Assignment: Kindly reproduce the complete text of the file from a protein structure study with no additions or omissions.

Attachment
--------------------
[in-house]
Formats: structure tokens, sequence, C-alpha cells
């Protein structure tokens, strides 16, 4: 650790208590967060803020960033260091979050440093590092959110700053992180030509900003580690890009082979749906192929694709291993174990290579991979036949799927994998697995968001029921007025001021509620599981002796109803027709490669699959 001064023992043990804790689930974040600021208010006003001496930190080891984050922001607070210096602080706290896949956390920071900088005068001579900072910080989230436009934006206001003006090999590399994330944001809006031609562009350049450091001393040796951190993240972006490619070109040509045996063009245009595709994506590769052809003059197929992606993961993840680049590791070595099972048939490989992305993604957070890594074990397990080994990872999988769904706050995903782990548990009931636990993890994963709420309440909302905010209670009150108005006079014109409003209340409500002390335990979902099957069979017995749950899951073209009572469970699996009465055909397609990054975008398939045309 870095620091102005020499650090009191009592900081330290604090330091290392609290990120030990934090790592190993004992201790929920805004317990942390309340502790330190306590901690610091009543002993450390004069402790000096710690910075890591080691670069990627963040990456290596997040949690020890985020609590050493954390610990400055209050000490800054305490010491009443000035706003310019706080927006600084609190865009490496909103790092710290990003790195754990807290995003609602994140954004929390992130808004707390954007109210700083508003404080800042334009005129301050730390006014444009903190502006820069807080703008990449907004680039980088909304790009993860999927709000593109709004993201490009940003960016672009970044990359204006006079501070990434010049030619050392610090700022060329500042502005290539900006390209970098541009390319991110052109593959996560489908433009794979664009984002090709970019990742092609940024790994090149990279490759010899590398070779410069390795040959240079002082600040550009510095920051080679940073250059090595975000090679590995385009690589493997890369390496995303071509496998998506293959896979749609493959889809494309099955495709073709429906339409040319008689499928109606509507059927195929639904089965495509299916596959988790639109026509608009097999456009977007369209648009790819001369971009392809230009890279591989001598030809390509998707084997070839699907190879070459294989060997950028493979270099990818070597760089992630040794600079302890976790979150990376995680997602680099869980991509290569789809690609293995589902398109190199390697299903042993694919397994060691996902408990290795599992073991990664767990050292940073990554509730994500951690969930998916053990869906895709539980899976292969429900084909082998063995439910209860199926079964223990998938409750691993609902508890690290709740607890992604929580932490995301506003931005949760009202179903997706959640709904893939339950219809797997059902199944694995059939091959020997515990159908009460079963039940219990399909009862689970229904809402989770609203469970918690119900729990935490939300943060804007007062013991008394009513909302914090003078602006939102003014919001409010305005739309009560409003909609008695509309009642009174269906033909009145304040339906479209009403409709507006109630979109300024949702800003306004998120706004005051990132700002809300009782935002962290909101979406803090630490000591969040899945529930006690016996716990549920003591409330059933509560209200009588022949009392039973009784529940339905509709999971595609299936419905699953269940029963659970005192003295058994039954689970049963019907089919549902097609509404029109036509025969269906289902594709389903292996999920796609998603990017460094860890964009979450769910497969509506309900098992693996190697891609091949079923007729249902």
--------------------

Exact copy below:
[in-house]
Formats: structure tokens, sequence, C-alpha cells
């Protein structure tokens, strides 16, 4: 650790208590967060803020960033260091979050440093590092959110700053992180030509900003580690890009082979749906192929694709291993174990290579991979036949799927994998697995968001029921007025001021509620599981002796109803027709490669699959 001064023992043990804790689930974040600021208010006003001496930190080891984050922001607070210096602080706290896949956390920071900088005068001579900072910080989230436009934006206001003006090999590399994330944001809006031609562009350049450091001393040796951190993240972006490619070109040509045996063009245009595709994506590769052809003059197929992606993961993840680049590791070595099972048939490989992305993604957070890594074990397990080994990872999988769904706050995903782990548990009931636990993890994963709420309440909302905010209670009150108005006079014109409003209340409500002390335990979902099957069979017995749950899951073209009572469970699996009465055909397609990054975008398939045309 870095620091102005020499650090009191009592900081330290604090330091290392609290990120030990934090790592190993004992201790929920805004317990942390309340502790330190306590901690610091009543002993450390004069402790000096710690910075890591080691670069990627963040990456290596997040949690020890985020609590050493954390610990400055209050000490800054305490010491009443000035706003310019706080927006600084609190865009490496909103790092710290990003790195754990807290995003609602994140954004929390992130808004707390954007109210700083508003404080800042334009005129301050730390006014444009903190502006820069807080703008990449907004680039980088909304790009993860999927709000593109709004993201490009940003960016672009970044990359204006006079501070990434010049030619050392610090700022060329500042502005290539900006390209970098541009390319991110052109593959996560489908433009794979664009984002090709970019990742092609940024790994090149990279490759010899590398070779410069390795040959240079002082600040550009510095920051080679940073250059090595975000090679590995385009690589493997890369390496995303071509496998998506293959896979749609493959889809494309099955495709073709429906339409040319008689499928109606509507059927195929639904089965495509299916596959988790639109026509608009097999456009977007369209648009790819001369971009392809230009890279591989001598030809390509998707084997070839699907190879070459294989060997950028493979270099990818070597760089992630040794600079302890976790979150990376995680997602680099869980991509290569789809690609293995589902398109190199390697299903042993694919397994060691996902408990290795599992073991990664767990050292940073990554509730994500951690969930998916053990869906895709539980899976292969429900084909082998063995439910209860199926079964223990998938409750691993609902508890690290709740607890992604929580932490995301506003931005949760009202179903997706959640709904893939339950219809797997059902199944694995059939091959020997515990159908009460079963039940219990399909009862689970229904809402989770609203469970918690119900729990935490939300943060804007007062013991008394009513909302914090003078602006939102003014919001409010305005739309009560409003909609008695509309009642009174269906033909009145304040339906479209009403409709507006109630979109300024949702800003306004998120706004005051990132700002809300009782935002962290909101979406803090630490000591969040899945529930006690016996716990549920003591409330059933509560209200009588022949009392039973009784529940339905509709999971595609299936419905699953269940029963659970005192003295058994039954689970049963019907089919549902097609509404029109036509025969269906289902594709389903292996999920796609998603990017460094860890964009979450769910497969509506309900098992693996190697891609091949079923007729249902």